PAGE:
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Jan 11, 2013; Berea, OH, USA; Cleveland Browns head coach Rob Chudzinski answers questions during his introductory press conference at the team

Rob Chudzinski

Chudzinski signed on to become the final coach of the Mike Lombardi era on January 11, 2013, surviving almost an entire year before his termination following an oh-too-familiar 4-12 season.  Although Chud’s time as a head coach in Cleveland may have been short-lived, it was actually his third time wearing brown and orange since 2004 (first as a tight ends coach for Butch Davis, then in 2007 as Romeo Crennel’s offensive coordinator).  However, after the abrupt and somewhat unjust end to Chudzinski’s self-proclaimed “dream job,” it’s doubtful the lifelong Browns fan would return to a Jimmy Haslam owned program.

Chud’s enthusiasm to coach the Browns was not a song and dance for the media to eat up, it came from a very real place that all of us miserable fans have secured in our exhausted hearts.  The young coach grew up in Toledo where he was a standout football player for St. John’s Jesuit.  In a press conference following his initial hiring for the head coaching position, Chudzinski reminisced childhood days in the back yard imitating Browns of his youth like Ozzie Newsome and Brian Sipe.  Apparently Newsome won out, because Chudzinski would make his way to Miami (FL) to play tight end on two national championship Hurricane teams (1987 and ’89).

Miami would serve as the training wheels for Chudzinski’s coaching career as well.  From 1994-2003, the former tight end would coach his position, graduating to offensive coordinator duties in 2001.  Former Miami head coach Butch Davis would be Chud’s bridge to the NFL as tight end coach to a young Kellen Winslow in 2004.  After successful stops in San Diego and Carolina, Chudzinski was home in Cleveland with his first head gig.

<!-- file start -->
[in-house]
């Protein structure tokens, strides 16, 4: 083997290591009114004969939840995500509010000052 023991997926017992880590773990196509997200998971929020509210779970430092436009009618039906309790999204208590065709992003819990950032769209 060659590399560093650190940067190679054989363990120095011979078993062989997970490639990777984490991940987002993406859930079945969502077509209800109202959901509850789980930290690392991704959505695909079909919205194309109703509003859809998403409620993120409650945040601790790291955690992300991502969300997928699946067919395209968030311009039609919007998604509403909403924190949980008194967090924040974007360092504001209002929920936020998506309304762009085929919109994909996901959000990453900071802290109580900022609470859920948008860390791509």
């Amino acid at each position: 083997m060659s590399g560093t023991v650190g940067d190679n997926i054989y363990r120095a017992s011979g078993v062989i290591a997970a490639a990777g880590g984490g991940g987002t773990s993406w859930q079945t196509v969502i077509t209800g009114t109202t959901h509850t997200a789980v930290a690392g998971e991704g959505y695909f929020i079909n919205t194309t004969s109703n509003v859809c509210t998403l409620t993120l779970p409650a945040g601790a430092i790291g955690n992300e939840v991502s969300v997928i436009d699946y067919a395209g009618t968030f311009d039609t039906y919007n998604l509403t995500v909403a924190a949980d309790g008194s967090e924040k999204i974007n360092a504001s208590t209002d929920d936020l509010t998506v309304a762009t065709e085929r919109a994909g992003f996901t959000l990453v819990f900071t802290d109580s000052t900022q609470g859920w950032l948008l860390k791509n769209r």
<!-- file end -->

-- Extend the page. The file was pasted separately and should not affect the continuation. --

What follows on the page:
Many members of the national media, as well as some Browns players, felt that the punishment didn’t match the crime with the firing of Chudzinski following his first head coaching season.  The Browns did show signs of improvement, both early and down the stretch.  With an average scoring margin of -6.1 (thanks to sportingcharts.com), the Browns were in contention in the final moments of almost every game they played.  Without a real running back (Richardson traded after week 2) and two mediocre quarterbacks, it seems fans and players alike were left wondering about what the local boy could do with some cleaner offensive personnel.  And of all the crap coaches who were given second and sometimes third chances by Haslam, Chud was probably the most deserving to have another opportunity.